If you’re using a screw and standoff arrangement, press down on the drive until it’s flat and the semi-circular notch lines up with the standoff. Insert the screw while holding the drive flat, and tighten to a comfortable level. If you overtighten the screw, you risk damaging the drive, the screw, or the motherboard. If you fit it correctly, the drive should not move at all.


Those of you with shields will have a bit more to deal with, so take your time with these following stages. Because there is no screw to hold the drive flat while you lay the shield over it, you’ll have to hold it down or seek aid from someone who can hold it flat as you handle the shield. It may be useful to perform a dry run before removing the plastic sheet from the thermal pad—just be careful not to leave the plastic on permanently!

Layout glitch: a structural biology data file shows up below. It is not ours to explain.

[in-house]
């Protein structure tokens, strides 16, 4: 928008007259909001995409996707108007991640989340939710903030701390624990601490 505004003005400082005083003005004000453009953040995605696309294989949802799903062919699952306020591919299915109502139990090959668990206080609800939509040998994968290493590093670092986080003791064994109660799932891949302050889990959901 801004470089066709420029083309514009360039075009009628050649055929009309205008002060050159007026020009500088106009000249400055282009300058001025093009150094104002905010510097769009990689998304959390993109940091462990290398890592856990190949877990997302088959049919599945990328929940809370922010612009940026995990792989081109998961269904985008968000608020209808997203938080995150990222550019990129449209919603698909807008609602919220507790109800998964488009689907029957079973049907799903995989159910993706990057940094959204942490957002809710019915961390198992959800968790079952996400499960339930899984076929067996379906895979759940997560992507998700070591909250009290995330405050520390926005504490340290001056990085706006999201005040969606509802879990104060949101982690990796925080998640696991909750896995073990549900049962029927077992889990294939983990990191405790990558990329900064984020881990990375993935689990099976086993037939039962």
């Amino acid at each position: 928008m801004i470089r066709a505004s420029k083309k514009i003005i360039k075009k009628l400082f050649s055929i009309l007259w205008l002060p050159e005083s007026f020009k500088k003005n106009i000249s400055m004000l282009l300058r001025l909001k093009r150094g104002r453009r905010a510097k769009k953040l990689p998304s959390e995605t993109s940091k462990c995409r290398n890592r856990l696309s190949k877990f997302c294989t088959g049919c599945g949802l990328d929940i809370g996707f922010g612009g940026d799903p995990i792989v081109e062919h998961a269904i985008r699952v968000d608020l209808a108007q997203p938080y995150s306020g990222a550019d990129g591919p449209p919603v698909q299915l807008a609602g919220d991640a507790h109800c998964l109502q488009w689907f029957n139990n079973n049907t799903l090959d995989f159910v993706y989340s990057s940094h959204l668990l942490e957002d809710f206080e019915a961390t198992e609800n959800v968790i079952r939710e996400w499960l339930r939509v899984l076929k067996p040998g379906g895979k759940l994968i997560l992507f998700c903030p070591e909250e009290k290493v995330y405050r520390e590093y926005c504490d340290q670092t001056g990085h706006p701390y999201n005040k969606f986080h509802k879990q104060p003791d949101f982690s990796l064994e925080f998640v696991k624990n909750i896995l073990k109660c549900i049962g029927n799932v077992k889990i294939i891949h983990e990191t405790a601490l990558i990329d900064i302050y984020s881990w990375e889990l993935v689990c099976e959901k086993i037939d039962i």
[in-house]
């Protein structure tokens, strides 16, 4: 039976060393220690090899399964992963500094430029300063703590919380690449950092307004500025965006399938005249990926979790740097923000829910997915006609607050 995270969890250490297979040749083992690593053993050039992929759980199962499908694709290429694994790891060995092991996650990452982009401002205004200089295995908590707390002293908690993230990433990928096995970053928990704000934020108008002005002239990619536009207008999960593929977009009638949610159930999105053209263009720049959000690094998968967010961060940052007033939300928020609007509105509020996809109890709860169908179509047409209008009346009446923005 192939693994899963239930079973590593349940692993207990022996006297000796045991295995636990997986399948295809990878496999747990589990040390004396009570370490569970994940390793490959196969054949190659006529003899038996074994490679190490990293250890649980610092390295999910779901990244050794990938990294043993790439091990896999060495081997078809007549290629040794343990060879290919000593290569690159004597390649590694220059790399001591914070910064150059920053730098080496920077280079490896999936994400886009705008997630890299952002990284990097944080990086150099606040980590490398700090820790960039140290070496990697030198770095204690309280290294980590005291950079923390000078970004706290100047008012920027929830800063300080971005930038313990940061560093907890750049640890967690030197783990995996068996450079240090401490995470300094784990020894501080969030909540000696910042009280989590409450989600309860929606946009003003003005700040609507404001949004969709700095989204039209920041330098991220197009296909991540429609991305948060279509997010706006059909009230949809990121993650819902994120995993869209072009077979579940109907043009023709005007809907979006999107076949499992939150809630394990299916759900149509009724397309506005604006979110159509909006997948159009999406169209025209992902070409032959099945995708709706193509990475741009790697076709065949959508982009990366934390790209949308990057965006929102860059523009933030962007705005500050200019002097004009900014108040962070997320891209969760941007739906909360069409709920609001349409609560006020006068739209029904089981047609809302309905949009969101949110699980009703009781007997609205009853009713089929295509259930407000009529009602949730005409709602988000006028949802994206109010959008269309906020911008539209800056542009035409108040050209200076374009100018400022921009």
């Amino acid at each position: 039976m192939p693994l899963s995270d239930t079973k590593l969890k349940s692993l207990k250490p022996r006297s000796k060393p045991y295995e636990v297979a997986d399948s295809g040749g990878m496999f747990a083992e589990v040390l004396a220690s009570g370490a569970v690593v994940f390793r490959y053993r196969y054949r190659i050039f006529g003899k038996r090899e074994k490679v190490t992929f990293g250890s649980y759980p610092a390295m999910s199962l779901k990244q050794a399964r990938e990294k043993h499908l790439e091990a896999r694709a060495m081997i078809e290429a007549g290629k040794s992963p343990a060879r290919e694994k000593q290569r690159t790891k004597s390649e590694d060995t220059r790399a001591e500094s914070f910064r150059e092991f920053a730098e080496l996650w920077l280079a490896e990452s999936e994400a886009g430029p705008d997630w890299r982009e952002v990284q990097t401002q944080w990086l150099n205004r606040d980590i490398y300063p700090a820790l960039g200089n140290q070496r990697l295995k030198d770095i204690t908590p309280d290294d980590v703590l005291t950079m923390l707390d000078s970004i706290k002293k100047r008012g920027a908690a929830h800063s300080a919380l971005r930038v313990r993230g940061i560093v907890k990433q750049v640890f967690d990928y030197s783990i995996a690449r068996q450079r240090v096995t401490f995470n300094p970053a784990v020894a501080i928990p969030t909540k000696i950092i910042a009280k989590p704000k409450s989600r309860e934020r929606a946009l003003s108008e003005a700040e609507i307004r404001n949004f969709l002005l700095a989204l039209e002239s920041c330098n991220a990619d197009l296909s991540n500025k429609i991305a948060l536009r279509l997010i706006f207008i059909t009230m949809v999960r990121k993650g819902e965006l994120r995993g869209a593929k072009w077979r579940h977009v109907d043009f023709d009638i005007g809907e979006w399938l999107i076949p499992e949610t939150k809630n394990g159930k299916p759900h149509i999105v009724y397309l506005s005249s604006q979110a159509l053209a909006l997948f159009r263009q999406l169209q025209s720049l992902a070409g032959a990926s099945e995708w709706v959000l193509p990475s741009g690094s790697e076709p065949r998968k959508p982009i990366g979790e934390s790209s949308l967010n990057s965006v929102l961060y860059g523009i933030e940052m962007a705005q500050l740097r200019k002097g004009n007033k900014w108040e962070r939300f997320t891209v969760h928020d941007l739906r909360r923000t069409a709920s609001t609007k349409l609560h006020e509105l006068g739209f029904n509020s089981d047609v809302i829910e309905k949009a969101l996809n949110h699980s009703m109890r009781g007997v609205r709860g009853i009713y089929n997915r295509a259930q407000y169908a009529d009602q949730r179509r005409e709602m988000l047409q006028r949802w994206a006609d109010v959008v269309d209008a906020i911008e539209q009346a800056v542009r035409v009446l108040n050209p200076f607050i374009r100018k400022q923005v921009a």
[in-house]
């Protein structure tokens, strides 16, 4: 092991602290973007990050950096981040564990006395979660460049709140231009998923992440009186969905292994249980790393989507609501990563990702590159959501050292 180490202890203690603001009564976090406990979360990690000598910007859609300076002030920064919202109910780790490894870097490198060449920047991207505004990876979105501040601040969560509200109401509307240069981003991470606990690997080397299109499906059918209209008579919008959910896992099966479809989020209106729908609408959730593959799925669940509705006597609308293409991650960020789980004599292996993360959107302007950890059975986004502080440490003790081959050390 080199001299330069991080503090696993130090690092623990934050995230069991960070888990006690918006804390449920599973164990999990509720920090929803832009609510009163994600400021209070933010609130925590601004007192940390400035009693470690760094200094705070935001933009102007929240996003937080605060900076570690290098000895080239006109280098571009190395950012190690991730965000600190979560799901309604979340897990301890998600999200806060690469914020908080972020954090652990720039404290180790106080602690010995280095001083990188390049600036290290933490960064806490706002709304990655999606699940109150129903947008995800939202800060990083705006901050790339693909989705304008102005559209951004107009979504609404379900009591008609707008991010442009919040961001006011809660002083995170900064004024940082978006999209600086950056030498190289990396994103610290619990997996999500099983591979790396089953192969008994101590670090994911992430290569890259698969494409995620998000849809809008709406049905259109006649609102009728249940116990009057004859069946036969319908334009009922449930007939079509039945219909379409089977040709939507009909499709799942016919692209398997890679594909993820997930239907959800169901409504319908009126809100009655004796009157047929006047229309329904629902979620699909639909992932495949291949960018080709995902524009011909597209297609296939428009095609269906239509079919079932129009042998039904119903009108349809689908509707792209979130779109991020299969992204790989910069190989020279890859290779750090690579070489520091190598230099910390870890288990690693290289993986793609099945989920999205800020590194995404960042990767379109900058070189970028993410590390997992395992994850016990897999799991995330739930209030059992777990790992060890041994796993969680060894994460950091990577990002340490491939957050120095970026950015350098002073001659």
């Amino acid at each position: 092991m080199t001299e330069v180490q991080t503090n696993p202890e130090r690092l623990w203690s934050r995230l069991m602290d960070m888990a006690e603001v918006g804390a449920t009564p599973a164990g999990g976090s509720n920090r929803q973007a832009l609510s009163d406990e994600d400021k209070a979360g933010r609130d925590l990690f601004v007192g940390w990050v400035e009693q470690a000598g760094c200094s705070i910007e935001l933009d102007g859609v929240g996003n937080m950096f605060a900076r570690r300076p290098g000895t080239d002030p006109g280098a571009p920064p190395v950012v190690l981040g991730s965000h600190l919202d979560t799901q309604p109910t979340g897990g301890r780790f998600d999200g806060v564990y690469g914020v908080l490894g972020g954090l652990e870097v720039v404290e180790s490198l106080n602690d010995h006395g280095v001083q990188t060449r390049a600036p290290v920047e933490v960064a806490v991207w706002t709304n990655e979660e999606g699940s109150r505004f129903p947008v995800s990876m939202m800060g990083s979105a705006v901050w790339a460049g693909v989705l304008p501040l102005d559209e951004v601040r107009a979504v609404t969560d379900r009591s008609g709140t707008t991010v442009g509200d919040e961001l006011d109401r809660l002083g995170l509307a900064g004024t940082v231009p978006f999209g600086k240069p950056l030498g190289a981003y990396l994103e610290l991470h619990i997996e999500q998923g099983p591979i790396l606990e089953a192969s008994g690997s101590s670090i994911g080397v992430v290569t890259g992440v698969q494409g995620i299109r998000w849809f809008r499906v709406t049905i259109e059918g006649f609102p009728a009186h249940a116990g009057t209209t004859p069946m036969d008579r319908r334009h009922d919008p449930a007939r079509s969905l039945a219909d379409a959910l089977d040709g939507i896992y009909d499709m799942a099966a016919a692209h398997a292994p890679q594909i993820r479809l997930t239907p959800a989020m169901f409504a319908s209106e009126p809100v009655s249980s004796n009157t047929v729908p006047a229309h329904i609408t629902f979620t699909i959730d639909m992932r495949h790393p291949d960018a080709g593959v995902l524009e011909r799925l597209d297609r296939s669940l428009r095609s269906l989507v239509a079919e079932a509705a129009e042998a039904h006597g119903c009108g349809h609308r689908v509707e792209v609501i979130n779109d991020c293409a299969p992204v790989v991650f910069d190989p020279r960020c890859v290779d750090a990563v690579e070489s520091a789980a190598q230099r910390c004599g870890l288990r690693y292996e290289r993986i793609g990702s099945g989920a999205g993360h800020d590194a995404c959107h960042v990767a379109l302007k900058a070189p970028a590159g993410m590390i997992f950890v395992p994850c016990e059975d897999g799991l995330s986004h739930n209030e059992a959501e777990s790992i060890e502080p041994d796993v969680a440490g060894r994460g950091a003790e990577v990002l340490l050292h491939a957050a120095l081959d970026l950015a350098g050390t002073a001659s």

heat sheild

When you’re ready, remove the plastic and lower the shield directly onto the drive. Because the thermal pad is sticky and may cause the drive to slip out of its slot if you shift it after it’s bonded to the shield, it’s critical to lower it directly onto the drive. If this occurs, do not panic: gently remove the SSD from the thermal pad and restart.

Carefully Aligning The Screws

The most difficult element here is aligning the screws with the standoffs. One approach is to lower the shield while holding the screws in place. This permits the screws to make contact with the standoffs before the thermal pad makes contact with the drive.

How To Install An SSD on a PC?

Lower the shield into position and tighten the screws once the screws are lined properly. Again, there’s no need to overtighten them–just snug.


In conclusion, certain M.2 SSDs include their own built-in heat sink. The heat sink on some drives can be so large that it makes the drive difficult to mount. Most of the ones are less noticeable. If your motherboard includes a shield, don’t put it over the provided heat sink. Simply save the shield somewhere secure in case you need it in the future.